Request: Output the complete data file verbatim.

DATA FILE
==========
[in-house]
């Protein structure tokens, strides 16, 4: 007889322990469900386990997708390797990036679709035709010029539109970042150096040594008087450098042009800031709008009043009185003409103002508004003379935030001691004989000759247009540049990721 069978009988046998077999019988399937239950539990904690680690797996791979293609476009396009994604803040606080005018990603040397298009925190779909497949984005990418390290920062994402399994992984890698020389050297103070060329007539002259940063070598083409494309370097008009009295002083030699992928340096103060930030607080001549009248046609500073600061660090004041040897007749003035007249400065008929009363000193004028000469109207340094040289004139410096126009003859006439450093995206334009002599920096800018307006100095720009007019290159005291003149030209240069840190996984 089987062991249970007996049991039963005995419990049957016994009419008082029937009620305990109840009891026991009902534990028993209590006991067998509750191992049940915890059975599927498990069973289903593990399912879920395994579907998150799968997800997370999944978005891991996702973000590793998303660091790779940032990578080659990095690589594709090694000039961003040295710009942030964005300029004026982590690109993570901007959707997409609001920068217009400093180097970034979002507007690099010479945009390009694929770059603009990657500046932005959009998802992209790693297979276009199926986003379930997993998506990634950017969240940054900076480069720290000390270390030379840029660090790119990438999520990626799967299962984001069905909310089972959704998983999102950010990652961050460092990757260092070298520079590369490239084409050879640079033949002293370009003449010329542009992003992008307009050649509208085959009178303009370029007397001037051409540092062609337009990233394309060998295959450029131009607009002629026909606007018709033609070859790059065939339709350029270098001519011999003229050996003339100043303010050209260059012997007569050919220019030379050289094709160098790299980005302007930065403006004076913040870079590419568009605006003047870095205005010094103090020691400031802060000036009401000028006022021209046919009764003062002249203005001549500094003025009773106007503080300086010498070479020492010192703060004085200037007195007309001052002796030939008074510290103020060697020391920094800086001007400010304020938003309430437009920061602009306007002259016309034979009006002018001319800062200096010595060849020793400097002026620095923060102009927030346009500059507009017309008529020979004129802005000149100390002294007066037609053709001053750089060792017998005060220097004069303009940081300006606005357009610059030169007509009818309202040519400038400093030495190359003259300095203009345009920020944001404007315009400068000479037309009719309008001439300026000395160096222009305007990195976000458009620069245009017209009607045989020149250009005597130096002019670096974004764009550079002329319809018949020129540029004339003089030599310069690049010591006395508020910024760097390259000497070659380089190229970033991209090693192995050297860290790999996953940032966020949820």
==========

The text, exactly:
[in-house]
């Protein structure tokens, strides 16, 4: 007889322990469900386990997708390797990036679709035709010029539109970042150096040594008087450098042009800031709008009043009185003409103002508004003379935030001691004989000759247009540049990721 069978009988046998077999019988399937239950539990904690680690797996791979293609476009396009994604803040606080005018990603040397298009925190779909497949984005990418390290920062994402399994992984890698020389050297103070060329007539002259940063070598083409494309370097008009009295002083030699992928340096103060930030607080001549009248046609500073600061660090004041040897007749003035007249400065008929009363000193004028000469109207340094040289004139410096126009003859006439450093995206334009002599920096800018307006100095720009007019290159005291003149030209240069840190996984 089987062991249970007996049991039963005995419990049957016994009419008082029937009620305990109840009891026991009902534990028993209590006991067998509750191992049940915890059975599927498990069973289903593990399912879920395994579907998150799968997800997370999944978005891991996702973000590793998303660091790779940032990578080659990095690589594709090694000039961003040295710009942030964005300029004026982590690109993570901007959707997409609001920068217009400093180097970034979002507007690099010479945009390009694929770059603009990657500046932005959009998802992209790693297979276009199926986003379930997993998506990634950017969240940054900076480069720290000390270390030379840029660090790119990438999520990626799967299962984001069905909310089972959704998983999102950010990652961050460092990757260092070298520079590369490239084409050879640079033949002293370009003449010329542009992003992008307009050649509208085959009178303009370029007397001037051409540092062609337009990233394309060998295959450029131009607009002629026909606007018709033609070859790059065939339709350029270098001519011999003229050996003339100043303010050209260059012997007569050919220019030379050289094709160098790299980005302007930065403006004076913040870079590419568009605006003047870095205005010094103090020691400031802060000036009401000028006022021209046919009764003062002249203005001549500094003025009773106007503080300086010498070479020492010192703060004085200037007195007309001052002796030939008074510290103020060697020391920094800086001007400010304020938003309430437009920061602009306007002259016309034979009006002018001319800062200096010595060849020793400097002026620095923060102009927030346009500059507009017309008529020979004129802005000149100390002294007066037609053709001053750089060792017998005060220097004069303009940081300006606005357009610059030169007509009818309202040519400038400093030495190359003259300095203009345009920020944001404007315009400068000479037309009719309008001439300026000395160096222009305007990195976000458009620069245009017209009607045989020149250009005597130096002019670096974004764009550079002329319809018949020129540029004339003089030599310069690049010591006395508020910024760097390259000497070659380089190229970033991209090693192995050297860290790999996953940032966020949820």